Or, you can place them into a freezer bag. Then place the bag in ice water, this will shock them cool. Just make sure to keep your seals open and above water. Once below forty degrees, remove from ice bath, dry the bags and refrigerate.
The thing you want to avoid is placing large amount of hot mashed potatoes in a sealed container and then placed in the refrigerator. This will not cool fast enough.
To be safe, after three days any leftovers should be discarded.
Equipment Needed to Make This Recipe
In order to make this White Cheddar and Rosemary Mashed Potatoes Recipe you will need the following tools. These are items I personally use and recommend. Any purchases made through the Amazon Affiliate links earn a small commission that support this website.
Depending on the Method you use:
Share This Mashed Potatoes Recipe
White Cheddar & Rosemary Mashed Potatoes Recipe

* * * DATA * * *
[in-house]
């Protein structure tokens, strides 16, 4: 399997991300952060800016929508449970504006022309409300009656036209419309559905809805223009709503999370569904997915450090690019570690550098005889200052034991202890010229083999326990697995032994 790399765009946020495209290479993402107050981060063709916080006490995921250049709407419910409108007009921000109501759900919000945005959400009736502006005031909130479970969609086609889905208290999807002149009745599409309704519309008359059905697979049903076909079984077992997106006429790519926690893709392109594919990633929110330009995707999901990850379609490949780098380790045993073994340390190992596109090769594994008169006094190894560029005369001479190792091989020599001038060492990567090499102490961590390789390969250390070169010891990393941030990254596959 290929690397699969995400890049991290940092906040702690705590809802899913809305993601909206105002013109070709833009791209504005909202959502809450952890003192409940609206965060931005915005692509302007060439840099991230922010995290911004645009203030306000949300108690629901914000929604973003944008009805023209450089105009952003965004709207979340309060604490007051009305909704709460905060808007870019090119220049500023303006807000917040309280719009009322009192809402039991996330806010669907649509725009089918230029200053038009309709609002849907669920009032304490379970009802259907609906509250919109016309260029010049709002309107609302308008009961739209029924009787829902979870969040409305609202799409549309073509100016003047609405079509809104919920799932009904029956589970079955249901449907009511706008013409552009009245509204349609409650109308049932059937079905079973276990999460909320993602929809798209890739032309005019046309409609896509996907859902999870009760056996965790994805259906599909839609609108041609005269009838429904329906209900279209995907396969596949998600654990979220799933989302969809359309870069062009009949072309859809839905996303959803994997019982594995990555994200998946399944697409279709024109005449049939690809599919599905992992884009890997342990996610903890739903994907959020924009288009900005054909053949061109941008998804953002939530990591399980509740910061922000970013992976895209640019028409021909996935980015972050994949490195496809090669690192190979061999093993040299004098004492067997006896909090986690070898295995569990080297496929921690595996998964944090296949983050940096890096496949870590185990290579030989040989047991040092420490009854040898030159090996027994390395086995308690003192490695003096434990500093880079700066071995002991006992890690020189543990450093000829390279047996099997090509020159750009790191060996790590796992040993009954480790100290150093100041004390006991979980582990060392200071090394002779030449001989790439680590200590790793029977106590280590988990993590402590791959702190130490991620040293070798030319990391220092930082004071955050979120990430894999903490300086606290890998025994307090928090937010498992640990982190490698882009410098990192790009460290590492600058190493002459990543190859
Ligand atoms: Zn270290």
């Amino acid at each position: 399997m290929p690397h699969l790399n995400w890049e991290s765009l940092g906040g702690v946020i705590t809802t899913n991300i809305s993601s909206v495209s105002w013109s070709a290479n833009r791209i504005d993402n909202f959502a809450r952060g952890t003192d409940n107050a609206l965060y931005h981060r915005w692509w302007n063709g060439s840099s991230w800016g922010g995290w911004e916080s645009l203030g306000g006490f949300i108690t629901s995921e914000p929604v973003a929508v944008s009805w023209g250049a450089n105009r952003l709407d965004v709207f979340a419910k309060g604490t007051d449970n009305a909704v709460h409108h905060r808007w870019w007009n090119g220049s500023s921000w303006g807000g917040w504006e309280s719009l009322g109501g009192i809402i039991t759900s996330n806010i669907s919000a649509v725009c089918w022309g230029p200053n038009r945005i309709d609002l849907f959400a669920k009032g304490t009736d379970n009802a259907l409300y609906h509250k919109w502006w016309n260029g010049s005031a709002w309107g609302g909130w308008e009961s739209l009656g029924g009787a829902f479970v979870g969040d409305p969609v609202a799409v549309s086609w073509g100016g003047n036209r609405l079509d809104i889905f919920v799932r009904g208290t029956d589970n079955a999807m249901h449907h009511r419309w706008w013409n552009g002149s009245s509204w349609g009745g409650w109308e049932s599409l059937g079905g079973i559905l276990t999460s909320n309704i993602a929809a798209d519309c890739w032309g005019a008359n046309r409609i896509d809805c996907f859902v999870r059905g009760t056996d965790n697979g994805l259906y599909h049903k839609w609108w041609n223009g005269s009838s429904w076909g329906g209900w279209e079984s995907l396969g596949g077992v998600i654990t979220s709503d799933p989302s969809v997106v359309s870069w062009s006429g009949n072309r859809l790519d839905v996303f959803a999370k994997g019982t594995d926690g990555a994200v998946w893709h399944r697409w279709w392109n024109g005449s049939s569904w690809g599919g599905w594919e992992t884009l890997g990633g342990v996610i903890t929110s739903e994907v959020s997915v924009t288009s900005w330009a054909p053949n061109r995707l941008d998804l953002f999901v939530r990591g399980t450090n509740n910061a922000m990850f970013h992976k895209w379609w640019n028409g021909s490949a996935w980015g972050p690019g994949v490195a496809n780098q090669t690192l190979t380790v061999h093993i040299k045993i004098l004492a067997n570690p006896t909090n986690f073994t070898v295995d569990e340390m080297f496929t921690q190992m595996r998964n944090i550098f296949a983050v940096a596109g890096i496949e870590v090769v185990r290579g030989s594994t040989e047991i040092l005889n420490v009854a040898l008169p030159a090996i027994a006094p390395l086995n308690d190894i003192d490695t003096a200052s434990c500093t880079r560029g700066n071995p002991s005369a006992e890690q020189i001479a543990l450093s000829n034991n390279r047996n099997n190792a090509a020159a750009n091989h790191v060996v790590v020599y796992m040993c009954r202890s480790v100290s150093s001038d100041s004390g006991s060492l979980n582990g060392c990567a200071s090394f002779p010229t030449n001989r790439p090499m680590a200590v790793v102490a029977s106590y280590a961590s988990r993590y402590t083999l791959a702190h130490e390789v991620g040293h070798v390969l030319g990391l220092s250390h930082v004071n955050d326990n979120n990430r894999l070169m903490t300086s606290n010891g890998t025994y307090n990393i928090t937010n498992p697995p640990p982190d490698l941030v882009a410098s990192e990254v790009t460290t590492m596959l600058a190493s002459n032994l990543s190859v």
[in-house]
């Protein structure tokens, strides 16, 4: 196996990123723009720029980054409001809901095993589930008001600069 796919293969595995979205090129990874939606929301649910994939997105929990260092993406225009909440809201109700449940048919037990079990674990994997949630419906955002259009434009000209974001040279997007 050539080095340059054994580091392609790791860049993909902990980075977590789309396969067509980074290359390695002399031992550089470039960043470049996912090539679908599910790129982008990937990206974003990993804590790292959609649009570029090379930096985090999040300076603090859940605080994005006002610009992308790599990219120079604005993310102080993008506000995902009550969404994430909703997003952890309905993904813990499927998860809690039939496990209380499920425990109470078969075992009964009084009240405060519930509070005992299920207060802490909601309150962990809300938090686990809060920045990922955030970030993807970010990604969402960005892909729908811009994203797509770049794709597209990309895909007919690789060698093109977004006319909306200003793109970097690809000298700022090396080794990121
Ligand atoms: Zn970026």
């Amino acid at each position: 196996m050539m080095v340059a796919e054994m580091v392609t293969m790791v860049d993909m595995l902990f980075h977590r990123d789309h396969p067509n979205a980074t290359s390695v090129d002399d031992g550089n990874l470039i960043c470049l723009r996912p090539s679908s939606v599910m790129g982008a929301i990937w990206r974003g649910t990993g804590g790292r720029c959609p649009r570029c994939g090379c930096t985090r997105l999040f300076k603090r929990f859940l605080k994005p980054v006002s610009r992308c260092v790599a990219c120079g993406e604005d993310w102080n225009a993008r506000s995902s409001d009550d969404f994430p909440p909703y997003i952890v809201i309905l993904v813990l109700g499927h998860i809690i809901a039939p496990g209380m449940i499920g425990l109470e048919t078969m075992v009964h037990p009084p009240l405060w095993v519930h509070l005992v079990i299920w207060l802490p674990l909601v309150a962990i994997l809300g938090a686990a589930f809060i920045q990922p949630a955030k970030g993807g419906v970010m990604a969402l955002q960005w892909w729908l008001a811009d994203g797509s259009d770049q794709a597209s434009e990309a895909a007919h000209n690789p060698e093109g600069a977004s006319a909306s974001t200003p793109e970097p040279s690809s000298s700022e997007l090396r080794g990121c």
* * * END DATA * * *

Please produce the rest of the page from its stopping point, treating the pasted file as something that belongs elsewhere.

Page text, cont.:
Preparing the Ingredients
- Peel and large dice the potatoes. Place in a large pot and cover with water.3 pounds Potatoes
- Bring Potatoes to a simmer and cook until soft. Approximately 20-30 minutes.
- Meanwhile, finely grate white cheddar cheese using a box grater.½ pound White Cheddar
- Wash and chop fresh rosemary as fine as you can..½ teaspoon Rosemary
- Place butter, cream, salt, pepper, and rosemary in a small sauce pan over low heat to melt together. You do not want to bring this to a boil. Note: if using the Ricer or Food Mill Method, place these ingredients into a larger pot that holds at least 5 quarts in volume.1½ Cups Heavy Cream, ¼ Cup Butter, 1 tablespoon Kosher Salt, 1 teaspoon Black Pepper, ½ teaspoon Rosemary
- When the potatoes are fully cooked, strain using a colander. Allow the potatoes to rest for a few minutes drain any water.